As U.S. military operations against the Islamic State approach the one-year mark, the White House has failed to give Congress and the public a comprehensive written analysis setting out the legal powers that President Barack Obama is using to put U.S. personnel in harm’s way in Iraq and Syria.The absence of an in-depth legal rationale takes on greater urgency with Obama’s decision this week to dispatch up to an additional 450 U.S. military trainers and other personnel to Iraq and to establish a second training site for Iraqi forces in war-ravaged Anbar province, most of which is under Islamic State control.The only document the White House has provided to a few key lawmakers comprises four pages of what are essentially talking points, described by those who’ve read them as shallow and based on disputed assertions of presidential authority….In his secretive and expansive view of presidential powers, some experts see Obama following the lead of his predecessor, George W. Bush.
At various times, administration officials have suggested that the war against ISIS might be authorized by the 2001 Authorization for the Use of Military Force against al Qaeda, the 2002 AUMF against Saddam Hussein’s regime, and by theories of inherent presidential power, among other rationales. But each of these theories has serious flaws, and – if taken seriously – could give the president nearly unlimited authority to initiate war. Ironically, some of the administration’s arguments are similar to controversial former Bush administration official John Yoo’s rationales for nearly unlimited presidential power in this sphere.
Admittedly, the president did ask Congress to pass an ISIS AUMF in his State of the Union address, and the administration submitted a draft to lawmakers in February. But the proposal had so many flaws that it was met with deep skepticism by both Democrats and Republicans, as well as many academic commentators. Both the administration and Congress deserve blame for not making more of an effort to pass a better, revised version.
The administration seems to want to have its cake and eat it. It would like congressional authorization, but does not want to admit that the war is illegal without it. Congress could, however, help solve that problem by including a provision in a new AUMF that indicates that it is the sole, exclusive source of legal authority for the war.
The lack of congressional authorization for the war is of more than just purely legal interest. Obama’s failure to obtain congressional authorization is part of a broader failure to build a political consensus behind the intervention, and to articulate clear objectives for it. Knowing that he lacks broad support and that he will bear all the political risk should things go wrong, the president has been extremely cautious in his actions. The result is an intervention large enough to clearly involve the US in the fighting, but not large enough to actually strike a decisive blow against ISIS. The limited scale of the intervention reduces political risk for the administration, and keeps US casualties low. But, geopolitically, it saddles the US with the risks of intervention (including the potential damage to US credibility if the intervention fails), while greatly diminishing the chance of a successful outcome.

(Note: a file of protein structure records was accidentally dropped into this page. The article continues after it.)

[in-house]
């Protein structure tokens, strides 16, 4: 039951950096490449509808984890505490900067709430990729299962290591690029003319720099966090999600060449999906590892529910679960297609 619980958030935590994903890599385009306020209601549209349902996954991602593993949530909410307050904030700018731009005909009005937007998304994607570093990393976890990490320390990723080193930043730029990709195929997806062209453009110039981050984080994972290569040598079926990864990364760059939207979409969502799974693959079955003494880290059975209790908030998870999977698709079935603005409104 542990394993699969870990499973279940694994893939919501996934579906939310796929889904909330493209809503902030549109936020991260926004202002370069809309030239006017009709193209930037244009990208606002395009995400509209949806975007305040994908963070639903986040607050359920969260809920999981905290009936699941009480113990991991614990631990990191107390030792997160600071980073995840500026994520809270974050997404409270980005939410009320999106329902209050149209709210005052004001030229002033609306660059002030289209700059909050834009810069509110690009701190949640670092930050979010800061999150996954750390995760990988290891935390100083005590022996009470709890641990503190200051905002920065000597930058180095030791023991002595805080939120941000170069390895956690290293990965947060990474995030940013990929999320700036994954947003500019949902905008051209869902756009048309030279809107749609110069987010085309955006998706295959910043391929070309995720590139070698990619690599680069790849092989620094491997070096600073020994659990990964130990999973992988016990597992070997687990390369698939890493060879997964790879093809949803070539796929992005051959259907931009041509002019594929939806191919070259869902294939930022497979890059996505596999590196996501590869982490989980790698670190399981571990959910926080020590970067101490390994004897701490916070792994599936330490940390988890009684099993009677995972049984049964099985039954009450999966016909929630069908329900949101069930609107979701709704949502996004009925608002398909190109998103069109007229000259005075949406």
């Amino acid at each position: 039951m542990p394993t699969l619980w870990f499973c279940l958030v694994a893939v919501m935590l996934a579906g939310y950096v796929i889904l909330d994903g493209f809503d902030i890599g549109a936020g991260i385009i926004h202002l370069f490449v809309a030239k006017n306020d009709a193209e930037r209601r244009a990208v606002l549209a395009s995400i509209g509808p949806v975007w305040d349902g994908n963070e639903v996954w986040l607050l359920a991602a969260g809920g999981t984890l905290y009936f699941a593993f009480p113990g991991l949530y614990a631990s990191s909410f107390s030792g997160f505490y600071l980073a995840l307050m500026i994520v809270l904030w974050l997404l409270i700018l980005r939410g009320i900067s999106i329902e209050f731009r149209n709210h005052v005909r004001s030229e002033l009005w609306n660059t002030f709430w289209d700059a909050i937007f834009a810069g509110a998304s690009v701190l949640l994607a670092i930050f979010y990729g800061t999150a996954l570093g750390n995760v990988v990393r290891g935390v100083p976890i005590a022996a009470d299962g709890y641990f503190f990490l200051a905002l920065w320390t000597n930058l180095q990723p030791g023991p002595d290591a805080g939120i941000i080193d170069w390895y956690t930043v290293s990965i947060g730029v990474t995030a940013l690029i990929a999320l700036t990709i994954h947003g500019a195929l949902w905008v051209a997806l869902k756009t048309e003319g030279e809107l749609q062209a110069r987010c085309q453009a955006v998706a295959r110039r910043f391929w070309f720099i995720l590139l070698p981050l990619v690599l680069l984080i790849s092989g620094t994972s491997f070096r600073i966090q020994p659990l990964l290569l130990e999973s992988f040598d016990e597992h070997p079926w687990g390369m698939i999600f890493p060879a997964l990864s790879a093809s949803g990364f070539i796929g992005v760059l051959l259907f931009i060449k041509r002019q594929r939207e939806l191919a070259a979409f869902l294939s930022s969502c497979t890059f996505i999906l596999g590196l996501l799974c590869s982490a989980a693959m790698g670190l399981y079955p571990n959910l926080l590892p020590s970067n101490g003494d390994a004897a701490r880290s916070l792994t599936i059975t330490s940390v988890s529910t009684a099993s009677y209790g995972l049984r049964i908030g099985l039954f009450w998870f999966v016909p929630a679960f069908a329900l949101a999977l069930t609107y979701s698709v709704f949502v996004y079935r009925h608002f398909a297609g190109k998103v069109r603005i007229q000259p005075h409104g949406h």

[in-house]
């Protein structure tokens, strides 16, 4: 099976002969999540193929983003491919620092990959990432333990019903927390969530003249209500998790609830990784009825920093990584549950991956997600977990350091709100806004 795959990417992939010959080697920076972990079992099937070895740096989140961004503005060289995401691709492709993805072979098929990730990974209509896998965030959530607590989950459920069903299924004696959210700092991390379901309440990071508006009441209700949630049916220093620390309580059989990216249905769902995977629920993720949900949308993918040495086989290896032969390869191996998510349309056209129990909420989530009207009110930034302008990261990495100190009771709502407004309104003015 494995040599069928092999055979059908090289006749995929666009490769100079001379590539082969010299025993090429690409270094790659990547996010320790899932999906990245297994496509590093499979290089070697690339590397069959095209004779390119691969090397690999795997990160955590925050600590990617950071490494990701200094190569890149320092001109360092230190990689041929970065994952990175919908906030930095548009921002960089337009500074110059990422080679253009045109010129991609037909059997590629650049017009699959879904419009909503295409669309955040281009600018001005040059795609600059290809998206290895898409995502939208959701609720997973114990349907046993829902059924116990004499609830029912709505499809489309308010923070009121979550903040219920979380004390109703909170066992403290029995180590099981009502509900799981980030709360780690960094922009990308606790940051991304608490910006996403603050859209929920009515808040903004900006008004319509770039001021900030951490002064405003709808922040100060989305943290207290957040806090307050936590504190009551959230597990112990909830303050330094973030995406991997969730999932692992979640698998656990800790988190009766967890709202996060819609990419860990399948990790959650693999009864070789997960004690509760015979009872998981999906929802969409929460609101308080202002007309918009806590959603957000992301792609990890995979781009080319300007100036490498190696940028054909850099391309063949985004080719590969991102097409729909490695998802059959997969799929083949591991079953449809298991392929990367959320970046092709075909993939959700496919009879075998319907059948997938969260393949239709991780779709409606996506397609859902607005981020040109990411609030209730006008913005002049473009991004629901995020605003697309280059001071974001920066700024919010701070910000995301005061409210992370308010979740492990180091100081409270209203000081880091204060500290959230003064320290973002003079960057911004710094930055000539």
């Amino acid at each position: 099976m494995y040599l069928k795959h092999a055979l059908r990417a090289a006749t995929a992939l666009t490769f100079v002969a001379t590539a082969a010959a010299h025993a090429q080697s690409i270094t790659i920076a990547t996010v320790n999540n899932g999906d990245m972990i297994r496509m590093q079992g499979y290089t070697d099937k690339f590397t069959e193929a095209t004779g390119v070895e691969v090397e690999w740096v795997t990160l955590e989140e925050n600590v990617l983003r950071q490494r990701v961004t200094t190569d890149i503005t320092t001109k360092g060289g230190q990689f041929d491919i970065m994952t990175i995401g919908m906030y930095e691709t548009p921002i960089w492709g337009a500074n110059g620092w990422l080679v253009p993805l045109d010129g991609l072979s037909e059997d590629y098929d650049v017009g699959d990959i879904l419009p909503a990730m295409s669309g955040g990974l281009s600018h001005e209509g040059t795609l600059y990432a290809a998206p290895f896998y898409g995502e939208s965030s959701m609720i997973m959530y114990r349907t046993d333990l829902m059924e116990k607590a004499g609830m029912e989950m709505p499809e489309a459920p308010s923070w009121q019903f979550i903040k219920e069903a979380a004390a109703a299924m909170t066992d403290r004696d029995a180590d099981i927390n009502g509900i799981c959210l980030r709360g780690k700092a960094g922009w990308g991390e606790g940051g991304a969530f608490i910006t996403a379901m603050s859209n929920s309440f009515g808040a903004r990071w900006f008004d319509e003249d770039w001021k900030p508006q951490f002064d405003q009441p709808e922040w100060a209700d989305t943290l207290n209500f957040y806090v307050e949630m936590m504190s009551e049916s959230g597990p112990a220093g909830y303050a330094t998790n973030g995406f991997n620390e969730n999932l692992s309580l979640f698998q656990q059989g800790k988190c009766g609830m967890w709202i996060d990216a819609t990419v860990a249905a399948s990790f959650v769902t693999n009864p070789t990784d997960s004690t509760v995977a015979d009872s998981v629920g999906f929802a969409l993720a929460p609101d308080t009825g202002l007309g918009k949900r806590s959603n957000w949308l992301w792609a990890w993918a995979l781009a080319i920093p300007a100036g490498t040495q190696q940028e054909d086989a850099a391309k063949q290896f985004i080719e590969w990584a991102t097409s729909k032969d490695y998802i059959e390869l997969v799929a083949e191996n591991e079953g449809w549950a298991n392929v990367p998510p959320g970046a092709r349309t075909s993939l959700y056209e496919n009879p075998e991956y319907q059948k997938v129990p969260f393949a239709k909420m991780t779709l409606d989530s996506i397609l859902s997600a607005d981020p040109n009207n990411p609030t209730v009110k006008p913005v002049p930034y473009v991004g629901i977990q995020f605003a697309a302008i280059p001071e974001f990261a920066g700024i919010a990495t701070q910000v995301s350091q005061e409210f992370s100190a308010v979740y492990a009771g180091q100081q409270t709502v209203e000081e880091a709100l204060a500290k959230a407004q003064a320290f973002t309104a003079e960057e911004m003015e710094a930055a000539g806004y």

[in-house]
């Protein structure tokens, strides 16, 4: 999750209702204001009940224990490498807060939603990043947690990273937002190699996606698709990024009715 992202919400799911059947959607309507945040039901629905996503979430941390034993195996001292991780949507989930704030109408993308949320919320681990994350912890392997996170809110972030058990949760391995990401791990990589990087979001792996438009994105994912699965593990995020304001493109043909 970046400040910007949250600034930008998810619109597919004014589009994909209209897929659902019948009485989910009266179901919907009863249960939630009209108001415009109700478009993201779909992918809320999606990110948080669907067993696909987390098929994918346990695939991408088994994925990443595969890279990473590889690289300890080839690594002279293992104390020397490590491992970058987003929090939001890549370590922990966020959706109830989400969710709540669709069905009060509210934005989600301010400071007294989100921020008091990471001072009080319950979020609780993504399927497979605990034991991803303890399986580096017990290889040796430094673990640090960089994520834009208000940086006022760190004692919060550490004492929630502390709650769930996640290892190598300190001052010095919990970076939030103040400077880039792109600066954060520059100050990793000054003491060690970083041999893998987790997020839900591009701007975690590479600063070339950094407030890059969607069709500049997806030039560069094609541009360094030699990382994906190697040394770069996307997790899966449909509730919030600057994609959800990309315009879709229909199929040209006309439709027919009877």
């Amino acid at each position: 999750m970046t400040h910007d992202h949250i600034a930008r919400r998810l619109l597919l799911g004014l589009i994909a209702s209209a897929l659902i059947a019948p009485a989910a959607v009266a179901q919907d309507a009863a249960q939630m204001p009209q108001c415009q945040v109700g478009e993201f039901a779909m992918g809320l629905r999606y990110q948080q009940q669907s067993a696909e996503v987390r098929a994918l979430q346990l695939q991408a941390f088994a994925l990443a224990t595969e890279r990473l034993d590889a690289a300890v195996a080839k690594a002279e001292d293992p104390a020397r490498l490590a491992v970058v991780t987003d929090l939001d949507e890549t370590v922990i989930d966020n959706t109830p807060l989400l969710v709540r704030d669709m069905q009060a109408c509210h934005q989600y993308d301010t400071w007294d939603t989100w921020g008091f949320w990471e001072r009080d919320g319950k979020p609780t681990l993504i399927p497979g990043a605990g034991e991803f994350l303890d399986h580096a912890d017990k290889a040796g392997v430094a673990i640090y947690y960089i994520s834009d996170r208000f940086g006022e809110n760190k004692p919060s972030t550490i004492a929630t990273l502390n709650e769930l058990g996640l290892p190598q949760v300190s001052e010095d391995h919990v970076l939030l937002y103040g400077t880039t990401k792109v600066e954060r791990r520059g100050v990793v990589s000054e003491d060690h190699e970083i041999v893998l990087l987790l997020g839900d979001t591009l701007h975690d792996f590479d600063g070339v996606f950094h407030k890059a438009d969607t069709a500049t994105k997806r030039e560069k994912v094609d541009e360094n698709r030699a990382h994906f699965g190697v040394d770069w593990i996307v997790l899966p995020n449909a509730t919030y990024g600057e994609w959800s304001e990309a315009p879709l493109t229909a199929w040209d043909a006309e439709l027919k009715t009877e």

One of the main justifications for the Constitution’s requirement that presidents can only initiate war if they have congressional authorization is to ensure that any such war is backed by a broad political consensus. If we decide to fight a war at all, it should only be in cases where there is widespread agreement that the war is justified, and that we will do what is necessary to prevail. At least so far, the president’s war against ISIS has been a lesson in the dangers of launching a military intervention without that kind of political support. The administration’s previous unauthorized war – the 2011 Libya intervention – has also led to dubious results, with radical Islamists now controlling large parts of the country. In that case, too, the failure to get broad political support was one of the factors that led the administration to launch a very limited intervention – an effort large enough to help ensure that that Qaddafi regime would fall, but not large enough to forestall gains by groups that are just as repressive and probably more dangerous to US interests. Often, a tepid, severely limited intervention is more dangerous than either larger, more decisive one, or staying out of the conflict altogether.
Hopefully, it is not too late for us to relearn the virtues of sticking to the constitutional principle that then-Senator Obama effectively articulated in 2007: “The President does not have power under the Constitution to unilaterally authorize a military attack in a situation that does not involve stopping an actual or imminent threat to the nation.”
UPDATE: One small silver lining of this situation is that the Obama administration’s failure to get congressional authorization and dubious legal rationales for the war have attracted extensive criticism from both Democrats and Republicans. For example, the McClatchy article quotes Virginia Democratic Senator Tim Kaine, a longstanding critic of the administration on this issue. Kaine has recently called for a new congressional effort to pass an AUMF, in conjunction with Republican Senator Jeff Flake. Among other things, their draft includes a valuable provision that specifically states that the new AUMF would be the sole legal authority for the war against ISIS, ruling out the administration’s dubious reliance on the 2001 and 2002 AUMFs, and on claims of inherent presidential power. Whether such efforts produce any beneficial results remains to be seen.
UPDATE #2: The full text of the Flake-Kaine draft is available at Sen. Kaine’s website here.